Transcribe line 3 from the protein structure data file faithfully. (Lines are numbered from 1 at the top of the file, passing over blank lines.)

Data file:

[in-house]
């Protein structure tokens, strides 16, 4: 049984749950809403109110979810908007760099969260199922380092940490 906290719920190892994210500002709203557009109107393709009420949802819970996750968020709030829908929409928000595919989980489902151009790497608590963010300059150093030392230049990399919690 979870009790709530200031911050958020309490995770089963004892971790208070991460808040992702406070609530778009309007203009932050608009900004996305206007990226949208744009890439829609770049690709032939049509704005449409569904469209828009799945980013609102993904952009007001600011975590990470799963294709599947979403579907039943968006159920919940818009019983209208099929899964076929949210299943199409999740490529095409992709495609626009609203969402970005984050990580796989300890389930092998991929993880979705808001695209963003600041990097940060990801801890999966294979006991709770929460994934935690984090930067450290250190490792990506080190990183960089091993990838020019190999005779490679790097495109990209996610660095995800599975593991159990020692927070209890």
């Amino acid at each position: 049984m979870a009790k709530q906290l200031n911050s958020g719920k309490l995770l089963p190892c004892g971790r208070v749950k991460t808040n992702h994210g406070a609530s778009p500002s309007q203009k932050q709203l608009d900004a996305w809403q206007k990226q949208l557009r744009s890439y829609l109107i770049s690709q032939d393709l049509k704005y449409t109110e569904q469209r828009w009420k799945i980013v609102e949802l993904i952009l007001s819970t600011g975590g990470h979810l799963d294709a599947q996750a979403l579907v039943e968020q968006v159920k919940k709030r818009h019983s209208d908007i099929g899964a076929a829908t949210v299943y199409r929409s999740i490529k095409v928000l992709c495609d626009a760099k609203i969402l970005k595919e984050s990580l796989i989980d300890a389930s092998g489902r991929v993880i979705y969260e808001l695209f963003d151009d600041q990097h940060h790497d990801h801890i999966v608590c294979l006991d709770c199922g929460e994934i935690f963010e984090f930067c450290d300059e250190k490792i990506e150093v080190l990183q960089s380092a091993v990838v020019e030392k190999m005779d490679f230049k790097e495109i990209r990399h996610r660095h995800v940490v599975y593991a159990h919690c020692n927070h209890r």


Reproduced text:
């Amino acid at each position: 049984m979870a009790k709530q906290l200031n911050s958020g719920k309490l995770l089963p190892c004892g971790r208070v749950k991460t808040n992702h994210g406070a609530s778009p500002s309007q203009k932050q709203l608009d900004a996305w809403q206007k990226q949208l557009r744009s890439y829609l109107i770049s690709q032939d393709l049509k704005y449409t109110e569904q469209r828009w009420k799945i980013v609102e949802l993904i952009l007001s819970t600011g975590g990470h979810l799963d294709a599947q996750a979403l579907v039943e968020q968006v159920k919940k709030r818009h019983s209208d908007i099929g899964a076929a829908t949210v299943y199409r929409s999740i490529k095409v928000l992709c495609d626009a760099k609203i969402l970005k595919e984050s990580l796989i989980d300890a389930s092998g489902r991929v993880i979705y969260e808001l695209f963003d151009d600041q990097h940060h790497d990801h801890i999966v608590c294979l006991d709770c199922g929460e994934i935690f963010e984090f930067c450290d300059e250190k490792i990506e150093v080190l990183q960089s380092a091993v990838v020019e030392k190999m005779d490679f230049k790097e495109i990209r990399h996610r660095h995800v940490v599975y593991a159990h919690c020692n927070h209890r």